When Heitman International acquired a stake in four Euro Mall Shopping Centers in the Czech Republic in August 2003, themarked the investor's first purchase of a title policy in Central Europe. The properties, valued at about $104 million, also made history because they were the first retail projects in the country sold with a title guarantee.
“Title insurance will give us a greater sense of security,” says Dennis M. Dart, director of legal affairs for Heitman International in Warsaw, Poland. “In the past, we relied on the opinions of attorneys — and very good attorneys — but there are uncertainties and inherent risks of title in Central Europe.” Title insurance assumes the risk of any potential errors, Dart emphasizes, and provides Heitman's leadership team with peace of mind.
Heeding their clients' call, title insurers are working to bring title guarantee to U.S. investors abroad, as well as creating demand for their products within foreign markets. Top firms such as Stewart Information Services Corp., LandAmerica Financial Group Inc., The First American Corp. and Fidelity National Financial Inc. have made a concerted effort to expand their international business in recent years.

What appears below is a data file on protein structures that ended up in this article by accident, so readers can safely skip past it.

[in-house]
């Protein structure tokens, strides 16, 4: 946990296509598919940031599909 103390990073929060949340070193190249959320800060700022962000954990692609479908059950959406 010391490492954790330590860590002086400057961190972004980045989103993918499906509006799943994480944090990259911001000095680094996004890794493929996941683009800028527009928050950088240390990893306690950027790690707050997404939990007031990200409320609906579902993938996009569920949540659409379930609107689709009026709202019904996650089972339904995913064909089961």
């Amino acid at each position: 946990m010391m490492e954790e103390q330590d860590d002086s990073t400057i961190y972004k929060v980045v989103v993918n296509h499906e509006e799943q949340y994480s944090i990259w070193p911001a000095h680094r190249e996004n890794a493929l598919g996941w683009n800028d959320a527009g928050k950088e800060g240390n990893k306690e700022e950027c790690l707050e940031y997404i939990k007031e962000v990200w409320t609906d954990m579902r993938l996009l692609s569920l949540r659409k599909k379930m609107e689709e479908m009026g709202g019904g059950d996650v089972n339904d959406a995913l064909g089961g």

Just as in U.S. policies, international title insurance guarantees the legal aspects of a real estate acquisition or financing, focusing in particular on ownership and zoning compliance issues. The opportunity for title companies to seize market share internationally stems in large part from inefficiencies in foreign markets, where recording systems documenting property transfers are still in their formative stage, say experts.
The international arena represents an untapped market with seemingly endless opportunities. In contrast, the U.S. is a fairly mature market where competitors are fighting each other to grow market share. According to the American Land Title Association, the U.S. title industry generates $17 billion in revenues each year.
Although title firms have dabbled in foreign policies for a couple of decades, international expansion began in earnest in the late 1990s. Title firms recognized the enormous potential to not only tap into the growing number of U.S. investors and individuals buying property overseas, but also to enter new foreign markets and create demand at the local level.